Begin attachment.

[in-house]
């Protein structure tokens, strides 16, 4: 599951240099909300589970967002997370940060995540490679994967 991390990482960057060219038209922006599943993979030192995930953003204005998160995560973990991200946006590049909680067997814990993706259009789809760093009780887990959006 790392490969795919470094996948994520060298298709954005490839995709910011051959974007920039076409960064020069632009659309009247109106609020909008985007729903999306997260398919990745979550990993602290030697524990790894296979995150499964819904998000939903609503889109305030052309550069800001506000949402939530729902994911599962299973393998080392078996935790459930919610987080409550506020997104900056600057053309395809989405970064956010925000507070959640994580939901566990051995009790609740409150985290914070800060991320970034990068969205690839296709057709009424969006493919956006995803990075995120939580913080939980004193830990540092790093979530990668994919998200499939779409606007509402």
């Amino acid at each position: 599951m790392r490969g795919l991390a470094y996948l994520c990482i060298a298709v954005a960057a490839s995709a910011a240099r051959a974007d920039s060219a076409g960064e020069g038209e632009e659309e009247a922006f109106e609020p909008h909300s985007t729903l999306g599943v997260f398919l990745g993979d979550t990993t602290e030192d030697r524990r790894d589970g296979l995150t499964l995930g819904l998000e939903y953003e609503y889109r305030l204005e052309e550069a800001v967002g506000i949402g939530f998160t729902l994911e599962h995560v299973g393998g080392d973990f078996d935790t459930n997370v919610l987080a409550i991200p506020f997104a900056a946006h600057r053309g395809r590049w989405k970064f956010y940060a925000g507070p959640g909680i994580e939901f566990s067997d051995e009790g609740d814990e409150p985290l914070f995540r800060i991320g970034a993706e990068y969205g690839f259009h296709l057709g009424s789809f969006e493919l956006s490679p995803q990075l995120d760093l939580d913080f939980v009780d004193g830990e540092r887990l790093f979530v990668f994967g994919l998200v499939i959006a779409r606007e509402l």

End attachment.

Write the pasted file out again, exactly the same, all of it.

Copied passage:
[in-house]
């Protein structure tokens, strides 16, 4: 599951240099909300589970967002997370940060995540490679994967 991390990482960057060219038209922006599943993979030192995930953003204005998160995560973990991200946006590049909680067997814990993706259009789809760093009780887990959006 790392490969795919470094996948994520060298298709954005490839995709910011051959974007920039076409960064020069632009659309009247109106609020909008985007729903999306997260398919990745979550990993602290030697524990790894296979995150499964819904998000939903609503889109305030052309550069800001506000949402939530729902994911599962299973393998080392078996935790459930919610987080409550506020997104900056600057053309395809989405970064956010925000507070959640994580939901566990051995009790609740409150985290914070800060991320970034990068969205690839296709057709009424969006493919956006995803990075995120939580913080939980004193830990540092790093979530990668994919998200499939779409606007509402």
């Amino acid at each position: 599951m790392r490969g795919l991390a470094y996948l994520c990482i060298a298709v954005a960057a490839s995709a910011a240099r051959a974007d920039s060219a076409g960064e020069g038209e632009e659309e009247a922006f109106e609020p909008h909300s985007t729903l999306g599943v997260f398919l990745g993979d979550t990993t602290e030192d030697r524990r790894d589970g296979l995150t499964l995930g819904l998000e939903y953003e609503y889109r305030l204005e052309e550069a800001v967002g506000i949402g939530f998160t729902l994911e599962h995560v299973g393998g080392d973990f078996d935790t459930n997370v919610l987080a409550i991200p506020f997104a900056a946006h600057r053309g395809r590049w989405k970064f956010y940060a925000g507070p959640g909680i994580e939901f566990s067997d051995e009790g609740d814990e409150p985290l914070f995540r800060i991320g970034a993706e990068y969205g690839f259009h296709l057709g009424s789809f969006e493919l956006s490679p995803q990075l995120d760093l939580d913080f939980v009780d004193g830990e540092r887990l790093f979530v990668f994967g994919l998200v499939i959006a779409r606007e509402l």